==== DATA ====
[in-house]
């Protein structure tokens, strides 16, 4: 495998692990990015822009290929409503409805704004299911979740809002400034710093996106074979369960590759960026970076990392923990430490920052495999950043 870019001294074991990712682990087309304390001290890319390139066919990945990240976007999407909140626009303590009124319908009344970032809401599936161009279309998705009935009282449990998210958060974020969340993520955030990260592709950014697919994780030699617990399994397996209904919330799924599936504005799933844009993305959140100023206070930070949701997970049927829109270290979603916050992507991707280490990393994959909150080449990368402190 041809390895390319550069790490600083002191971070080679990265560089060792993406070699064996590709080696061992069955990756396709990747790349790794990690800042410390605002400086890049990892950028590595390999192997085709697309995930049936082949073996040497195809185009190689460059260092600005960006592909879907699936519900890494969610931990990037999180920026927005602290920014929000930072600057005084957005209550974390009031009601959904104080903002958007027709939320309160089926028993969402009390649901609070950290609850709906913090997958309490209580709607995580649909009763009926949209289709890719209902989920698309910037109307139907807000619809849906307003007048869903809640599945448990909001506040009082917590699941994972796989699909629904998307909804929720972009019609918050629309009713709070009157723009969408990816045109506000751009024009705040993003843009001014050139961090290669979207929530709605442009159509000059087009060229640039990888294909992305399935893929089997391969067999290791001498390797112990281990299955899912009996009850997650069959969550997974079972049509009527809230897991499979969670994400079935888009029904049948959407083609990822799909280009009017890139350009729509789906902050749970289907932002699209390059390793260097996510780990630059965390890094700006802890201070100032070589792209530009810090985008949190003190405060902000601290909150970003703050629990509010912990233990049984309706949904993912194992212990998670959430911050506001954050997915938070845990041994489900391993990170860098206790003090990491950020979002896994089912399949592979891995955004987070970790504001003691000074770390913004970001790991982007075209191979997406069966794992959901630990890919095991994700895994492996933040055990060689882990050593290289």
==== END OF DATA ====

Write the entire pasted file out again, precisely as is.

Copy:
[in-house]
């Protein structure tokens, strides 16, 4: 495998692990990015822009290929409503409805704004299911979740809002400034710093996106074979369960590759960026970076990392923990430490920052495999950043 870019001294074991990712682990087309304390001290890319390139066919990945990240976007999407909140626009303590009124319908009344970032809401599936161009279309998705009935009282449990998210958060974020969340993520955030990260592709950014697919994780030699617990399994397996209904919330799924599936504005799933844009993305959140100023206070930070949701997970049927829109270290979603916050992507991707280490990393994959909150080449990368402190 041809390895390319550069790490600083002191971070080679990265560089060792993406070699064996590709080696061992069955990756396709990747790349790794990690800042410390605002400086890049990892950028590595390999192997085709697309995930049936082949073996040497195809185009190689460059260092600005960006592909879907699936519900890494969610931990990037999180920026927005602290920014929000930072600057005084957005209550974390009031009601959904104080903002958007027709939320309160089926028993969402009390649901609070950290609850709906913090997958309490209580709607995580649909009763009926949209289709890719209902989920698309910037109307139907807000619809849906307003007048869903809640599945448990909001506040009082917590699941994972796989699909629904998307909804929720972009019609918050629309009713709070009157723009969408990816045109506000751009024009705040993003843009001014050139961090290669979207929530709605442009159509000059087009060229640039990888294909992305399935893929089997391969067999290791001498390797112990281990299955899912009996009850997650069959969550997974079972049509009527809230897991499979969670994400079935888009029904049948959407083609990822799909280009009017890139350009729509789906902050749970289907932002699209390059390793260097996510780990630059965390890094700006802890201070100032070589792209530009810090985008949190003190405060902000601290909150970003703050629990509010912990233990049984309706949904993912194992212990998670959430911050506001954050997915938070845990041994489900391993990170860098206790003090990491950020979002896994089912399949592979891995955004987070970790504001003691000074770390913004970001790991982007075209191979997406069966794992959901630990890919095991994700895994492996933040055990060689882990050593290289």